Friends of Padre Steve’s World,
I am finishing up a series of posts about the Battle of Leyte Gulf. This one is about the Battle of Samar and Battle of Cape Engano in which a force of Japanese carriers with very few aircraft were used to lure the main part of the American Third Fleet under Admiral William “Bull” Halsey away from the vulnerable troop transports and supply ships supporting the invasion while the Japanese Center Force under Vice Admiral Takeo Kurita’s still powerful Center Force reversed course following the drubbings it had taken during the Battle of Palawan Passage and the Battle of the Sibuyan Sea, was no longer considered a threat by Admiral William “Bull” Halsey commanding the Third Fleet. That was understandable because during those battles Kurita lost on of the two most powerful battleships in the world, the Musashi, four powerful heavy cruisers, and two destroyers. Other ships were damaged but not enough so to remain operational.
USS Heermann and USS Samuel B. Roberts laying a Smokescreen at the Battle off Samar
The Battle off Samar was momentous battle and study in the principle of unity of command, a principle which the Americans violated with nearly catastrophic results.
Eventually I will write a detailed account of the epic Battle off Samar to conclude the series properly but that will have to wait. Today has been a busy day with medical appointments, working around the house, coordinating more contracting work, and working on the index of my book. Wednesday will be a busy day at work, teaching classes for newly reported sailors, sitting in on meetings dealing with sexual or other abuse cases, and doing some counseling while catching up on administrative work, and coordinating additional counseling cases. Thursday and Friday will be busy because of more contract work in the house, and more work on the index and photos for my book. PrY for me a sinner.
The Battle of Leyte Gulf, the largest and most widespread naval battle in history is a fascinating for so many reasons at the strategic, operational, and tactical levels of naval warfare. It was an air, sea, and undersea battle on such a massive scale that had never been seen before, and probably never be seen again.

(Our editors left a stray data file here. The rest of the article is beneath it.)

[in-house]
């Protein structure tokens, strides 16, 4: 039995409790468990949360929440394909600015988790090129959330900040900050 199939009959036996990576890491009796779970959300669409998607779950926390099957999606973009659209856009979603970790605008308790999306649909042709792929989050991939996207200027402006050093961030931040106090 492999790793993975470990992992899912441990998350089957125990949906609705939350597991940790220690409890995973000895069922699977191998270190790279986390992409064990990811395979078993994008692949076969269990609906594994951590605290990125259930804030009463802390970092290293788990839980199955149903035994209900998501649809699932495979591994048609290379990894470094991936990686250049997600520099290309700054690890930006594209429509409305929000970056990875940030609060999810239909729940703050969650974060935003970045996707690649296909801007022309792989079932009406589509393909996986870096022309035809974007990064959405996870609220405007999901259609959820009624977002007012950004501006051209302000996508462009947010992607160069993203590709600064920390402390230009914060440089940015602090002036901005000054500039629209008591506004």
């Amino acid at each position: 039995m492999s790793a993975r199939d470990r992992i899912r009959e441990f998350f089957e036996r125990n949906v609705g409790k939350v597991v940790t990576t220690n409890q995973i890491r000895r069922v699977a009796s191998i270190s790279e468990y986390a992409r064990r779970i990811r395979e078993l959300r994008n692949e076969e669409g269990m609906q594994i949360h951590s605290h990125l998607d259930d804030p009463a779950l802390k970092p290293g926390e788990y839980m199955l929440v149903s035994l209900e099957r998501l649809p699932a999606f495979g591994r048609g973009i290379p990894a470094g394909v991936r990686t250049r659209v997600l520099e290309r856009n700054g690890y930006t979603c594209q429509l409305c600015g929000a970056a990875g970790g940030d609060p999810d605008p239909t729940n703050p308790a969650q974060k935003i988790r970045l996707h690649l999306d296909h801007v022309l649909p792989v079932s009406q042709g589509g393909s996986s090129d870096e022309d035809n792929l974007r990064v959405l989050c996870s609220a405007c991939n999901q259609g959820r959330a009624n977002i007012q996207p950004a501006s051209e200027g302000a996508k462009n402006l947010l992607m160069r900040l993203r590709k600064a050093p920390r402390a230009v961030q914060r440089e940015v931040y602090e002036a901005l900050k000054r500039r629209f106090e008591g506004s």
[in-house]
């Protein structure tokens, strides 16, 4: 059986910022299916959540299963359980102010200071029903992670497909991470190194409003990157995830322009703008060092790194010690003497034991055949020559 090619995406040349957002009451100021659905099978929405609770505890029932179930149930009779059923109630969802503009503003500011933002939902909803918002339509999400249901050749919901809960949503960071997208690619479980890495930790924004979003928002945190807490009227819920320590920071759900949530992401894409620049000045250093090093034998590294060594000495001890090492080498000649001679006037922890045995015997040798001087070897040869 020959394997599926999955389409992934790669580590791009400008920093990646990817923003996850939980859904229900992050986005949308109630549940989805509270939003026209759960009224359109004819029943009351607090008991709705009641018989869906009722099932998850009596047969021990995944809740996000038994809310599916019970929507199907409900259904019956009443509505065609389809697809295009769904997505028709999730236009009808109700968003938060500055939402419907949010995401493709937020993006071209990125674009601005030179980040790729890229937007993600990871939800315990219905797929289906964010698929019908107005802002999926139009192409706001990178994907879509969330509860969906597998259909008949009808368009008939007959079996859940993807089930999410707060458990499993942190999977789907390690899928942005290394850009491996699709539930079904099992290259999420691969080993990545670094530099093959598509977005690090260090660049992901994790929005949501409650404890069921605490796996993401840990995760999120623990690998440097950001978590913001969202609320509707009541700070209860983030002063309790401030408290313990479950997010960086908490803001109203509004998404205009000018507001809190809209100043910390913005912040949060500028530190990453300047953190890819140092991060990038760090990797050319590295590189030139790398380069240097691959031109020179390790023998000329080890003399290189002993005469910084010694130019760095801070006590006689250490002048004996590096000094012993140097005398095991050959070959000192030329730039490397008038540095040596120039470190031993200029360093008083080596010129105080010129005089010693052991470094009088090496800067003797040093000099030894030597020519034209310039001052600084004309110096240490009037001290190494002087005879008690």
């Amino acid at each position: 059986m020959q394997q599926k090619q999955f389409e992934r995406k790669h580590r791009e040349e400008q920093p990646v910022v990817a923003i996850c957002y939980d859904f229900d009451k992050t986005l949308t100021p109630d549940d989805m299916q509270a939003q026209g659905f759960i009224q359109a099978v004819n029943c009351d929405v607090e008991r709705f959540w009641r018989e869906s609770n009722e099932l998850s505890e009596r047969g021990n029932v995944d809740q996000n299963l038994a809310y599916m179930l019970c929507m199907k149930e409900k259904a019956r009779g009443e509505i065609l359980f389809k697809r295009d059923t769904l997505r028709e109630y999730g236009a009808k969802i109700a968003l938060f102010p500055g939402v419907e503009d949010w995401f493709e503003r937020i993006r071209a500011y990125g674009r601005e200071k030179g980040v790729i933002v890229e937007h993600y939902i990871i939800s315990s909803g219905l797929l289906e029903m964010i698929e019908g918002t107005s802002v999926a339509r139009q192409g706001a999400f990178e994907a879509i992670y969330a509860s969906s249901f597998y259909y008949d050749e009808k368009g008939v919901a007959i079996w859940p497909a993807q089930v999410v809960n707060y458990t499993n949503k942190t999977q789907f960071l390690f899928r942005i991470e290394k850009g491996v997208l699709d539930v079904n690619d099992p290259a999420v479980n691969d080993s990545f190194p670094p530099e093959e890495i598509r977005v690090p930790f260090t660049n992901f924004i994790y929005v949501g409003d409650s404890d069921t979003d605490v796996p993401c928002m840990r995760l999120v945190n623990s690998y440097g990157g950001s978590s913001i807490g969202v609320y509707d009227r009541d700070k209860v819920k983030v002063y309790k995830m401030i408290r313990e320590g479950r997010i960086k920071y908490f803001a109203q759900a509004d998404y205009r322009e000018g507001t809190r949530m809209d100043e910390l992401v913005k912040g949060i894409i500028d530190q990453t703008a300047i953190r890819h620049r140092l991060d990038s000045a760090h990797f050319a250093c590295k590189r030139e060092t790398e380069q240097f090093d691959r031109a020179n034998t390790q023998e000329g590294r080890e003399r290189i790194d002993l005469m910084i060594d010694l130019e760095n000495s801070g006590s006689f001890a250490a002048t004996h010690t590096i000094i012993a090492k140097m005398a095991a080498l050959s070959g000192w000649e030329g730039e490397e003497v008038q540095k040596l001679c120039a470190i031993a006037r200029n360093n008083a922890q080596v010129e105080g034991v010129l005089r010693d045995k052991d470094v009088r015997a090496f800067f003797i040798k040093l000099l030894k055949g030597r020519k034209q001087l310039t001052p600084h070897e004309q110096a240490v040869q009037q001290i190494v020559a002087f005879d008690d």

It was full unclear command structures, which violated the principle of Unity of Command; confusing, and mistaken communications; the fog of war, acts of valor from outnumbered forces who defeated superior, yet confused enemies, the perfectly conducted execution of a Japanese Task Force by Battleships raised from the mud of Pearl Harbor, and the intentional sacrifice of a Japanese Carrier Task Force as a decoy, so that Japan’s battleships might provide a victory. Despite the unclear communications, unclear command structures, and fog of war the United States Navy was victorious.
Admiral Kurita’s Center Force had doubled back and went through the San Bernardino Strait to surprise the Escort Carriers of Taffy-3, part of 7th Fleet which expected that Halsey’s Third Fleet was still guarding San Bernardino Strait with the Battleships of Vice Admiral Willis Lee’s Task Force 34.
Instead, Halsey took the bait of the Japanese carriers, and assuming that Kurita’s Force was no longer a threat left San Bernardino Strait undefended without informing 7th Fleet, part of Douglas MacArthur’s command, not Admiral Chester Nimitz’s command. The mistake was discovered when Kurita’s Force surprised Rear Admiral Clifton Sprague’s Taffy-3.
USS Gambier Bay Under Attack (above) IJN YamTo and Chokai (below)
The appearance of Kurita’s Force surprised the Americans leading to one of the most cryptic and mistaken messages to be sent in American military history. Due to the confusion of what was happening Admiral Nimitz sent a message to Halsey, which was decoded improperly, causing even more confusion and recriminations. When Halsey received the message his battleships were almost in range of Admiral Jisaburo Ozawa’s decoy Northern Force, of carriers without air groups. Since throughout the war in the Pacific the Japanese always considered their carriers, and used them as their primary striking force, Halsey was correct in assuming that they were still the primary Japanese’s striking force, but he was wrong.
But still, this message remains one of the most confusing and infuriating ever sent to the commander of a fleet in action with the enemy fleet nearly in sight:
“TURKEY TROTS TO WATER GG FROM CINCPAC ACTION COM THIRD FLEET INFO COMINCH CTF SEVENTY-SEVEN X WHERE IS RPT WHERE IS TASK FORCE THIRTY FOUR RR THE WORLD WONDERS.” Admiral Nimitz to Admiral Halsey
After Admiral William “Bull” Halsey felt that he had heavily damaged the Center Force during the Battle of the Sibuyan Sea he withdrew the Fast Battleships of Task Force 34 from the San Bernardino Strait in order to use them in a surface engagement against Ozawa’s Northern Force. Halsey assumed that Ozawa’s carriers were the main threat to the American invasion forces. However he did not know that Ozawa’s carriers had very few aircraft embarked and that the Northern force was in fact a decoy, designed to draw him away from Kurita’s Center Force and the two task forces of the Admiral Nishimura’s and Shima’s Southern force of Battleships, cruisers and destroyers.
The Zuikaku under attack at Cape Engano